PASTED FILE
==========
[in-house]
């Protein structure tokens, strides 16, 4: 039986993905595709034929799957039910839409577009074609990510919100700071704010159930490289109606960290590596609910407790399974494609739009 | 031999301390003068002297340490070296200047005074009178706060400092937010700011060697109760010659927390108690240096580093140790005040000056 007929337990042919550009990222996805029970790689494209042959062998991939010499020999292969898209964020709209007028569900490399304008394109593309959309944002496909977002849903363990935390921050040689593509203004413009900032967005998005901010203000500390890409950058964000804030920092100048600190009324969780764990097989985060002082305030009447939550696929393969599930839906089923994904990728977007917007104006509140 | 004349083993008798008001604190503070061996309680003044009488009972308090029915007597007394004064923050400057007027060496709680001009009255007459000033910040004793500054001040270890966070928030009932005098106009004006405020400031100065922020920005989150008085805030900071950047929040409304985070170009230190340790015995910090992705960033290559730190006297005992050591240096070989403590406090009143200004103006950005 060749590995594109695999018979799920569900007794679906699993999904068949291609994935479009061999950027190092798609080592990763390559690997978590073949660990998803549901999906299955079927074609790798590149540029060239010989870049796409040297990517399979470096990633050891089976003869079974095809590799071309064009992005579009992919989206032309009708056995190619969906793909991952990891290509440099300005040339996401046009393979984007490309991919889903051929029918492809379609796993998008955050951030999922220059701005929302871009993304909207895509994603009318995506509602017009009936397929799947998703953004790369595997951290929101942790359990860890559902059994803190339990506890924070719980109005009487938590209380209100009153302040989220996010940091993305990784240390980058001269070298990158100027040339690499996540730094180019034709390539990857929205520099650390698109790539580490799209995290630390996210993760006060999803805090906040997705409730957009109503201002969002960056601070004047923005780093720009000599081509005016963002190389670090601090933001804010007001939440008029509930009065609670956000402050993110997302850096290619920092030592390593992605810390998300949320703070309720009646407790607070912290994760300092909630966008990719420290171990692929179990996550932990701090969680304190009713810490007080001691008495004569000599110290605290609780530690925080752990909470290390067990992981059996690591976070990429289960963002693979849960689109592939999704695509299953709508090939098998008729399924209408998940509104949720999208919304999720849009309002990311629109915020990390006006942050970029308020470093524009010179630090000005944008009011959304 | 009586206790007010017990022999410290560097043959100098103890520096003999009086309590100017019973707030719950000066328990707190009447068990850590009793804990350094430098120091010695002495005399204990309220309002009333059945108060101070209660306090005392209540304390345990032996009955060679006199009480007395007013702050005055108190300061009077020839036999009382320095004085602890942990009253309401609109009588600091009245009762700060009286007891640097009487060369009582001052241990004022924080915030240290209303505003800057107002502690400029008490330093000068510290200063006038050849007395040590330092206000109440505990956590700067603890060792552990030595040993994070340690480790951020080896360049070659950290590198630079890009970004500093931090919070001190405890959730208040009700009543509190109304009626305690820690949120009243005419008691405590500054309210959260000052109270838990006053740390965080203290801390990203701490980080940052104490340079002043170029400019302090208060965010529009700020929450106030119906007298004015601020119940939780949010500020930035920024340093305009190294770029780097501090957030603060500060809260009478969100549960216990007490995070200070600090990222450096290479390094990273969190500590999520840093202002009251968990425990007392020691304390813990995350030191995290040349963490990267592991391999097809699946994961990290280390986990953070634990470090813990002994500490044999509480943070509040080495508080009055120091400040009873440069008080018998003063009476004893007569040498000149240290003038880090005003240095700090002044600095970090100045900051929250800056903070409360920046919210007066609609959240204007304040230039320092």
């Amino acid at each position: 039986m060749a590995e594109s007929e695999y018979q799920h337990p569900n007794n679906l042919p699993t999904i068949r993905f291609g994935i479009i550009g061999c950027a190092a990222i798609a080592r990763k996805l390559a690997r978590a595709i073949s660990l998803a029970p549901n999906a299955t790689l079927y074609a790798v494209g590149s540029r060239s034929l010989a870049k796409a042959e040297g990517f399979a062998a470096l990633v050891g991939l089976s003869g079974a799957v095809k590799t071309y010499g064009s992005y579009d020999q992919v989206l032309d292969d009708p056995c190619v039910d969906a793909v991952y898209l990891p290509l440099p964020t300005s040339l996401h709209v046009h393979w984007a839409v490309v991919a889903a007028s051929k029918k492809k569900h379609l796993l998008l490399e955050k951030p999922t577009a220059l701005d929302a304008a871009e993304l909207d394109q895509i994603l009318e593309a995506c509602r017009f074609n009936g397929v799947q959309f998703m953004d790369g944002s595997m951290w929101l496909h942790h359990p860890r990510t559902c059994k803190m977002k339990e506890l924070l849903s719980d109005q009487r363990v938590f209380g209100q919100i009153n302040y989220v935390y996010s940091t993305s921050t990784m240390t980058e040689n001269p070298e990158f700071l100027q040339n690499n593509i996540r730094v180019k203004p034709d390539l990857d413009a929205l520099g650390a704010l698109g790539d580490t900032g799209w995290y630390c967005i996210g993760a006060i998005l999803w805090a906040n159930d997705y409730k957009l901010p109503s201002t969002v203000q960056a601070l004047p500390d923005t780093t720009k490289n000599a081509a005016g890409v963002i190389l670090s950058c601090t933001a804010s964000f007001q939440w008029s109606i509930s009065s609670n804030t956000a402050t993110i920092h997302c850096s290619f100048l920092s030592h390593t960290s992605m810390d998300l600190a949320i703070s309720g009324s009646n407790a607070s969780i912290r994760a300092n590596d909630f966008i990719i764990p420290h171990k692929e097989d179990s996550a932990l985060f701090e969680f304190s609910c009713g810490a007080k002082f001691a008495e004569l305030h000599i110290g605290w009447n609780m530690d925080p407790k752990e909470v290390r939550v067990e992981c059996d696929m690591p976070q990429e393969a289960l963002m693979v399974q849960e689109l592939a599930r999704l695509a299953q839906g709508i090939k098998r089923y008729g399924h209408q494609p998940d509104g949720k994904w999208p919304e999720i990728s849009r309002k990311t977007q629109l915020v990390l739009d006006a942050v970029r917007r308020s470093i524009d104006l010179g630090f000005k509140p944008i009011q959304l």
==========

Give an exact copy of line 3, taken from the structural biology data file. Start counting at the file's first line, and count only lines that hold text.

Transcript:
């Amino acid at each position: 039986m060749a590995e594109s007929e695999y018979q799920h337990p569900n007794n679906l042919p699993t999904i068949r993905f291609g994935i479009i550009g061999c950027a190092a990222i798609a080592r990763k996805l390559a690997r978590a595709i073949s660990l998803a029970p549901n999906a299955t790689l079927y074609a790798v494209g590149s540029r060239s034929l010989a870049k796409a042959e040297g990517f399979a062998a470096l990633v050891g991939l089976s003869g079974a799957v095809k590799t071309y010499g064009s992005y579009d020999q992919v989206l032309d292969d009708p056995c190619v039910d969906a793909v991952y898209l990891p290509l440099p964020t300005s040339l996401h709209v046009h393979w984007a839409v490309v991919a889903a007028s051929k029918k492809k569900h379609l796993l998008l490399e955050k951030p999922t577009a220059l701005d929302a304008a871009e993304l909207d394109q895509i994603l009318e593309a995506c509602r017009f074609n009936g397929v799947q959309f998703m953004d790369g944002s595997m951290w929101l496909h942790h359990p860890r990510t559902c059994k803190m977002k339990e506890l924070l849903s719980d109005q009487r363990v938590f209380g209100q919100i009153n302040y989220v935390y996010s940091t993305s921050t990784m240390t980058e040689n001269p070298e990158f700071l100027q040339n690499n593509i996540r730094v180019k203004p034709d390539l990857d413009a929205l520099g650390a704010l698109g790539d580490t900032g799209w995290y630390c967005i996210g993760a006060i998005l999803w805090a906040n159930d997705y409730k957009l901010p109503s201002t969002v203000q960056a601070l004047p500390d923005t780093t720009k490289n000599a081509a005016g890409v963002i190389l670090s950058c601090t933001a804010s964000f007001q939440w008029s109606i509930s009065s609670n804030t956000a402050t993110i920092h997302c850096s290619f100048l920092s030592h390593t960290s992605m810390d998300l600190a949320i703070s309720g009324s009646n407790a607070s969780i912290r994760a300092n590596d909630f966008i990719i764990p420290h171990k692929e097989d179990s996550a932990l985060f701090e969680f304190s609910c009713g810490a007080k002082f001691a008495e004569l305030h000599i110290g605290w009447n609780m530690d925080p407790k752990e909470v290390r939550v067990e992981c059996d696929m690591p976070q990429e393969a289960l963002m693979v399974q849960e689109l592939a599930r999704l695509a299953q839906g709508i090939k098998r089923y008729g399924h209408q494609p998940d509104g949720k994904w999208p919304e999720i990728s849009r309002k990311t977007q629109l915020v990390l739009d006006a942050v970029r917007r308020s470093i524009d104006l010179g630090f000005k509140p944008i009011q959304l």